The Italian Air Force received Leonardo’s first two M-345 training jets last week, the manufacturer announced recently. The aircraft are part of an order for 18 units, but are expected to reach 45 planes.

The M-345 will gradually replace the MB-339, which has been in service since 1982. Aeronautica Militare still operates 137 of the former trainer aircraft, which are an evolution of another well-known jet, the MB-326.

“Building on our heritage and expertise in jet trainers, the M-345 will allow our customers to achieve a significant improvement in training effectiveness while at the same time reducing operating costs. This first delivery to the Italian Air Force is a key milestone, the result of a longstanding and productive team working closely together with the operator,” said Marco Zoff, Leonardo’s Executive Aircraft Director

Designated as T-345A by the Italian Air Force, the jet will carry out basic and basic-advanced pilot training, preparing officers to fly the M-346, an advanced jet also produced by Leonardo.

According to the manufacturer, the M-345 “uses a Williams FJ44-4M-34 turbofan optimized for military and aerobatic use. The cockpit is based on HOTAS (Hands On Throttle-And-Stick) controls and features a glass cockpit with a three- color MFD (Multi-function Display) touch screen. The aircraft’s heads-up display is mirrored on a fourth screen in the rear seat.”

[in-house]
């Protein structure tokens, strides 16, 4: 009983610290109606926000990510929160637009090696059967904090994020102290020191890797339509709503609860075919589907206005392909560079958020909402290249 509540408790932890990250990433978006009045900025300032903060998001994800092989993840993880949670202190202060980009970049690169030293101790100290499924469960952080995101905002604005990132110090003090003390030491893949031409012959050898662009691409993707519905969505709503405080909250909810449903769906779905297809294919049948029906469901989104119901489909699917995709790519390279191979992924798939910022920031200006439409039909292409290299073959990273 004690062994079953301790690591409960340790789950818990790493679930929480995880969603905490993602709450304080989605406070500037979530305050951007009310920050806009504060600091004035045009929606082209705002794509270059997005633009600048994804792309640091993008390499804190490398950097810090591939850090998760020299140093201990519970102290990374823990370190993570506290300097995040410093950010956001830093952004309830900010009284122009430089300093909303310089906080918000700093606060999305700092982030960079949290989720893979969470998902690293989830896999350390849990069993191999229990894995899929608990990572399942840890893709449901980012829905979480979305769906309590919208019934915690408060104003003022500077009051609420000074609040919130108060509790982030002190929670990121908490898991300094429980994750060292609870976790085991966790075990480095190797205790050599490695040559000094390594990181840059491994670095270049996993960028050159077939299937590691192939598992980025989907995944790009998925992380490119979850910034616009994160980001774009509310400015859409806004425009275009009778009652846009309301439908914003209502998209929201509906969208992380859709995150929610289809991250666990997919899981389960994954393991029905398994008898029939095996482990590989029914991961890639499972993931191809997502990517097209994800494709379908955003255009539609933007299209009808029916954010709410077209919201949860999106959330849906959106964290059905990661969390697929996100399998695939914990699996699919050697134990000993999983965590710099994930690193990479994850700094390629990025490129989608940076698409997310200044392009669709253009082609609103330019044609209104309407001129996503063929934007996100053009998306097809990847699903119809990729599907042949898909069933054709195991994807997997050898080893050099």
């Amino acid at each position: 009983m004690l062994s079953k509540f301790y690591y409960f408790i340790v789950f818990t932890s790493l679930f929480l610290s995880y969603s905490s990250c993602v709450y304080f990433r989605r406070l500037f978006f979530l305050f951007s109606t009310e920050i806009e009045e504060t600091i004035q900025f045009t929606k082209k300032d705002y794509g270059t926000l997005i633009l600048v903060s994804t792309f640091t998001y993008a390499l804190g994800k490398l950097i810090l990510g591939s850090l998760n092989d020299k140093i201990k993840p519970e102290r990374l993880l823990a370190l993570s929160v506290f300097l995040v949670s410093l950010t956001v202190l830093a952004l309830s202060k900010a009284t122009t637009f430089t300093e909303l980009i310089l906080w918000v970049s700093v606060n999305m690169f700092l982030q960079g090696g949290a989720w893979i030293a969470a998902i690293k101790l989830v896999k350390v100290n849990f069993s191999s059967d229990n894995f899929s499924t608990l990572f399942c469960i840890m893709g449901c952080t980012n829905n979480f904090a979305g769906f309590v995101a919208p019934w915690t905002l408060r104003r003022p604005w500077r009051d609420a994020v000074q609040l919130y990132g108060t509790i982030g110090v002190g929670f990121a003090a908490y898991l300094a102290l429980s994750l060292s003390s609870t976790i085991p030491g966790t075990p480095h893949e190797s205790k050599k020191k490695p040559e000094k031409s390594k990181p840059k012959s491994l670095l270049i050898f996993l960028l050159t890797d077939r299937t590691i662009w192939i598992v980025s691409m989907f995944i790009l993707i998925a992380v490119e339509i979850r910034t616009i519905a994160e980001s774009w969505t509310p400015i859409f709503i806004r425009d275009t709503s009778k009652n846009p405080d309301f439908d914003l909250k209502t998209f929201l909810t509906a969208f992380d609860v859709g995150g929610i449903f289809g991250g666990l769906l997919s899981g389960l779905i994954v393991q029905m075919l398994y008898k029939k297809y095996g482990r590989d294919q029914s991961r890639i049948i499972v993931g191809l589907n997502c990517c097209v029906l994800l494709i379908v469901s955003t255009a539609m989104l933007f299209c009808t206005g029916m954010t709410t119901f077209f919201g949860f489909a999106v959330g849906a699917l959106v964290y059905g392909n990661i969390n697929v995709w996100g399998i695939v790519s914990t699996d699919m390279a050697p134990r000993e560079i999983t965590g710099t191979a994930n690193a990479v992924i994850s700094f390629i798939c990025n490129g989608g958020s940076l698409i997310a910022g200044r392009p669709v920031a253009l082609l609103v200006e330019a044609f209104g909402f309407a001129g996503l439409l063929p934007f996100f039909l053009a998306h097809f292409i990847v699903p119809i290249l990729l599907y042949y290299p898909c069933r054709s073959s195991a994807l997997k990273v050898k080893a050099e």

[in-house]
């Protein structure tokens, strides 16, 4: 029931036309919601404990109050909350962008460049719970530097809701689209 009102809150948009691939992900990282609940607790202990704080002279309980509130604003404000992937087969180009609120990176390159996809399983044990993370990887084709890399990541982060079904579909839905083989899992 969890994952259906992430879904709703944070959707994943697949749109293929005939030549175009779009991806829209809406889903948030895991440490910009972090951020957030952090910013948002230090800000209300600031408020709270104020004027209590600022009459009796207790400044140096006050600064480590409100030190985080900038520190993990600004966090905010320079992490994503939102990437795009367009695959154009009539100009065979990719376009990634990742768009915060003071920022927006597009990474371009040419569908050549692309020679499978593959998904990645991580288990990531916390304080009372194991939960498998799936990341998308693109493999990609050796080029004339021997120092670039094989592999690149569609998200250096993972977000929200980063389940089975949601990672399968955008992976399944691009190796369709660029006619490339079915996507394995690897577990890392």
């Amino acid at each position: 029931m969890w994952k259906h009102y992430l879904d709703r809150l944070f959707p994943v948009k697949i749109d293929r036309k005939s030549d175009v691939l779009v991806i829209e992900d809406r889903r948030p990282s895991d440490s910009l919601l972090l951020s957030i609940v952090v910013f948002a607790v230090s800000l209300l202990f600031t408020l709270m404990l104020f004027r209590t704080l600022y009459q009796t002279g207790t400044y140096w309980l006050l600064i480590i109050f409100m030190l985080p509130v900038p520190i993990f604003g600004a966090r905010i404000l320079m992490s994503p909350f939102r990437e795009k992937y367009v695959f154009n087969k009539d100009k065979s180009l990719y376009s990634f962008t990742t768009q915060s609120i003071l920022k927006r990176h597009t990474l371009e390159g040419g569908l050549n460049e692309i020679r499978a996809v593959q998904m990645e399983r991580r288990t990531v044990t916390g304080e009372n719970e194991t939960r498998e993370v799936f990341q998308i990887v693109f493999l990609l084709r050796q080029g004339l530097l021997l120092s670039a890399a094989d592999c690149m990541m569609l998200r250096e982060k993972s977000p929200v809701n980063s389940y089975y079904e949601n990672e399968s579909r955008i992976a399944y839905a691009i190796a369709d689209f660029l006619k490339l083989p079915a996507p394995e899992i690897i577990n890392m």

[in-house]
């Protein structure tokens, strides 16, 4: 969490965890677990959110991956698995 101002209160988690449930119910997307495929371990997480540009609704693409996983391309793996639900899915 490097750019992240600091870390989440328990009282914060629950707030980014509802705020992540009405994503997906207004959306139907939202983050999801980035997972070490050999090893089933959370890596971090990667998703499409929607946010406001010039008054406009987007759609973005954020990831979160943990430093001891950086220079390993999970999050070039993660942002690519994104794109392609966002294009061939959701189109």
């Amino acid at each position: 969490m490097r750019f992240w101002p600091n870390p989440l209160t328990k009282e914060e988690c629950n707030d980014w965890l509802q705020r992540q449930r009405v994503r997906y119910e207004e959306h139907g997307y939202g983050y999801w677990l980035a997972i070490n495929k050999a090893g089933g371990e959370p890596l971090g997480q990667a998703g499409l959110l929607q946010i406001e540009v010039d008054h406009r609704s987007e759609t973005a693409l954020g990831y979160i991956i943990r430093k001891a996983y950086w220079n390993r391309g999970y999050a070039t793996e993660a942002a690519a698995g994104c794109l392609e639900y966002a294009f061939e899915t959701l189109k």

In addition to serving as a training platform, the M-345 will also be the new aircraft of the aerobatics team Frecce Tricolori, which has used the MB-339 for many years.

MB339 trainer jet

Tradition in training jets

Leonardo inherited the old Aermacchi’s experience in producing training jets. The defunct manufacturer was created in 1912 and became known in the 1950s for developing the MB-326, an advanced training and light attack jet that used the British Viper turbojet. The aircraft was successful abroad, having been manufactured under license in Brazil and South Africa, with more than 800 units assembled.

In the 1970s the Italian Air Force issued an requirement for an aircraft to replace the MB-326. Aermacchi proposed the MB-339, an aircraft that took advantage of part of the predecessor’s airframe, but introduced several improvements.The new jet, which flew for the first time in 1976, did not repeat the good sales of the MB-326, with about 230 planes produced.

Italian rival

In 1997, after acquiring the Italian rival SIAI-Marchetti, Aermacchi decided to use the S-211 jet to develop a new training aircraft, the M-311, which would give rise to the current M-345.

In 2012, Aermacchi joined Aeritalia and other Italian aerospace companies to create Alenia Aermacchi, later renamed Leonardo.